“Late one afternoon… David got out of bed and was walking on the roof of the palace. As he looked out over the city, he noticed a woman of unusual beauty taking a bath. He sent someone to find out who she was, and he was told, ‘She is Bathsheba, the daughter of Eliam and the wife of Uriah the Hittite.’ Then David sent messengers to get her; and when she came to the palace, he slept with her” (2 Samuel 11:2-4).
David finds himself isolated and elects to soothe his angst through communing with flesh instead of God. He fills his legitimate need for connection with an illegitimate solution.
One of the common patterns for individuals struggling with problematic sexual behavior is “re-sensitization”: when one becomes consciously aware again of the emotional state that was medicated or numbed with sex. This initiates remorse and regret, common byproducts of sexual acting out; the greater one’s sense of shame and despair in this process, the more likely that person will act out in the same way in the future. Adam and Eve’s experience in the Garden of Eden underscores the motivation for this behavior. After they disobeyed God’s command not to eat of the tree of the knowledge of good and evil, they “heard the Lord God walking about in the garden. So they hid from the Lord God among the trees” (Genesis 3:8).” We can see from the experience of our first ancestors that the primary function of shame is to protect our sense of insufficiency by replacing it with inauthenticity. In short, shame leads people to build a façade to try to appear healthy from a distance, but the more they let people in, the greater the chance of their struggle being discovered.
The shame evidenced in this façade creates cognitive dissonance, fractures in the mind and heart. Paul the Apostle expresses this honestly, revealing the pain he feels by not living authentically: “I don’t really understand myself, for I want to do what is right, but I don’t do it. Instead, I do what I hate… And I know that nothing good lives in me, that is, in my sinful nature. I want to do what is right, but I can’t. I want to do what is good, but I don’t. I don’t want to do what is wrong, but I do it anyway” (Romans 7:15–19).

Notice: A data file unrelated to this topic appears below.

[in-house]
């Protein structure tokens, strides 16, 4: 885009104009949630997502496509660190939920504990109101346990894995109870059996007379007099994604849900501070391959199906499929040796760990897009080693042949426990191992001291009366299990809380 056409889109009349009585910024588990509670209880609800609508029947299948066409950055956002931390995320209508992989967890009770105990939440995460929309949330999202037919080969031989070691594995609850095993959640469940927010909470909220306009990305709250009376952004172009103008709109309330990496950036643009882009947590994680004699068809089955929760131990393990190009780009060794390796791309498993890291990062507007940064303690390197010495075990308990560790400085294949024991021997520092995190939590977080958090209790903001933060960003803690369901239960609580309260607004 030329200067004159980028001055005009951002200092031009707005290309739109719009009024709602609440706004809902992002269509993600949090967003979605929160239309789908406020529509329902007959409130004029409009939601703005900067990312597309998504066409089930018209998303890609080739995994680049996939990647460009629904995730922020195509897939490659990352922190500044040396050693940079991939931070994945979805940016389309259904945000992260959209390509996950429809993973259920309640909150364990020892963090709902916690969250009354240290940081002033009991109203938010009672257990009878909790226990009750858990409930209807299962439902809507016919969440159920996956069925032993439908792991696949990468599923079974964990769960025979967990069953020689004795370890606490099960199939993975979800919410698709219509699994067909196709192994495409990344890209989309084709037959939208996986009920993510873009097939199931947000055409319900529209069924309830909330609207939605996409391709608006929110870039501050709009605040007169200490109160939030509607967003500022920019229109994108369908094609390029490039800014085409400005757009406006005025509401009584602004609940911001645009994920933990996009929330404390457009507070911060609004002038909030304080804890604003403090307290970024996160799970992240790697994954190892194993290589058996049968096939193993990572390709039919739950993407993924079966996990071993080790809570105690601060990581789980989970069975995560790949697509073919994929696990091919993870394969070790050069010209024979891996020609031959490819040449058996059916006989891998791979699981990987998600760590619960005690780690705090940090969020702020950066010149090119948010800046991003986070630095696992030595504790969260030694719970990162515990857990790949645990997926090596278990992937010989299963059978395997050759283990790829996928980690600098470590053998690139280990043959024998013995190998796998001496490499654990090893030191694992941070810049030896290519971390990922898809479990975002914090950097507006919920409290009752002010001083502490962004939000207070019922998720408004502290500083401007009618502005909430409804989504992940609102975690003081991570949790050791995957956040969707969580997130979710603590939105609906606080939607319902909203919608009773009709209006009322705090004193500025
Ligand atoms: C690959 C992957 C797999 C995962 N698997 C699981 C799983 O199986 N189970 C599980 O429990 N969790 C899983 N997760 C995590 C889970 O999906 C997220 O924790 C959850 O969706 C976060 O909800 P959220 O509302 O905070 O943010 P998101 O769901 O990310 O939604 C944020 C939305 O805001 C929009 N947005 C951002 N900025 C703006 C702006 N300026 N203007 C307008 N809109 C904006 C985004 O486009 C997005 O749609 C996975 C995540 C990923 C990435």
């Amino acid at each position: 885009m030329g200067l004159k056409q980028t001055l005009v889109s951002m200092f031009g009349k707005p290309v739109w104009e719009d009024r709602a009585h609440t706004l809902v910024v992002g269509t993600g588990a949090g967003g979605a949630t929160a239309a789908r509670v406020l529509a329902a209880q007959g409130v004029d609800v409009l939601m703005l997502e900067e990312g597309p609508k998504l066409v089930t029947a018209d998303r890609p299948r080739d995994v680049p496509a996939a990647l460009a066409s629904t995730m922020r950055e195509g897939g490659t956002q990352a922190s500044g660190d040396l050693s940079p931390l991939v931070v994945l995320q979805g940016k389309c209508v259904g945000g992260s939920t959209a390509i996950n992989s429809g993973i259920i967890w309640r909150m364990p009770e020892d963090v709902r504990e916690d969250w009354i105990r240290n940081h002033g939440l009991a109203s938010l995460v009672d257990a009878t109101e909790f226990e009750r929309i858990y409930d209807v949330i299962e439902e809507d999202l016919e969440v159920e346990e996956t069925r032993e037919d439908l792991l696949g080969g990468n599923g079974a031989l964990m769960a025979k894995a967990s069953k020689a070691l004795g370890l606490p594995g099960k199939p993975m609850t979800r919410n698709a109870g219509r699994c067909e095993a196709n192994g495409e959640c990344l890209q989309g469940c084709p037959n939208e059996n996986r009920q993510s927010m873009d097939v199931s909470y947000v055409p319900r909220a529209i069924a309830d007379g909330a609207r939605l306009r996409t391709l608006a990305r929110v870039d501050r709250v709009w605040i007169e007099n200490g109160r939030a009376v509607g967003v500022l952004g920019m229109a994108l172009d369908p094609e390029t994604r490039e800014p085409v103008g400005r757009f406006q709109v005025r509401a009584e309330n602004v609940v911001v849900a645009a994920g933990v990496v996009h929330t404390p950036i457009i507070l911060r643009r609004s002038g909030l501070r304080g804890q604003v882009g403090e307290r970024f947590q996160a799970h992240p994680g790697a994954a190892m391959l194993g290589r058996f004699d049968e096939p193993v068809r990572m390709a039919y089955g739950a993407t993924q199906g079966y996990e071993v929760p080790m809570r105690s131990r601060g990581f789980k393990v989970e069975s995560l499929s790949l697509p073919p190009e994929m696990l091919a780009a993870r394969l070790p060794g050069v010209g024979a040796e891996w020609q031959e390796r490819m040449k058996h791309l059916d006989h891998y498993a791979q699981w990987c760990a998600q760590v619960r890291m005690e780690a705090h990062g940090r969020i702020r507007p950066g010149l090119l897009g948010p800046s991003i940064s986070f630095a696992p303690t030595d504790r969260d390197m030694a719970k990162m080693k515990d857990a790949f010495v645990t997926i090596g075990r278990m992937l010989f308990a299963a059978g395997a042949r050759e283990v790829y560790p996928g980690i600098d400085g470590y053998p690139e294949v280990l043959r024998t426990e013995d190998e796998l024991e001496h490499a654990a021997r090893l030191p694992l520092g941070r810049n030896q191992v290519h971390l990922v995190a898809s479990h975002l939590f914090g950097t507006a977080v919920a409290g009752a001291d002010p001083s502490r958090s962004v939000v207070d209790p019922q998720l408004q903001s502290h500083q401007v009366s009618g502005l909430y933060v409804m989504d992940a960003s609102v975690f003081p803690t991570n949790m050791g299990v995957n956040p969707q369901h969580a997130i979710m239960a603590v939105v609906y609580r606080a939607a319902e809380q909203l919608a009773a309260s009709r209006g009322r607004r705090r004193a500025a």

Such self-awareness and public confession is rare. And when it comes to the highly charged topic of sexuality, the addict remains detached from other people to avoid being exposed, resulting in a return to a state of isolation that fuels the next addictive cycle.
Although an addiction can be incredibly powerful in controlling one’s life, there is a greater power that can free a person from this sense of bondage: the Spirit of the Lord. The most essential aspect of any recovery or healing process is a deepening sense of God at work in the life of the individual. Also essential is a commitment to not only sobriety of thought and behavior, but to filling the void created by ceasing the sexual behavior with things like prayer, Scripture reading and worship. Many, however, attempt to experience transformation in a vacuum, persisting in the same sense of isolation that fostered the sexual struggle in the first place.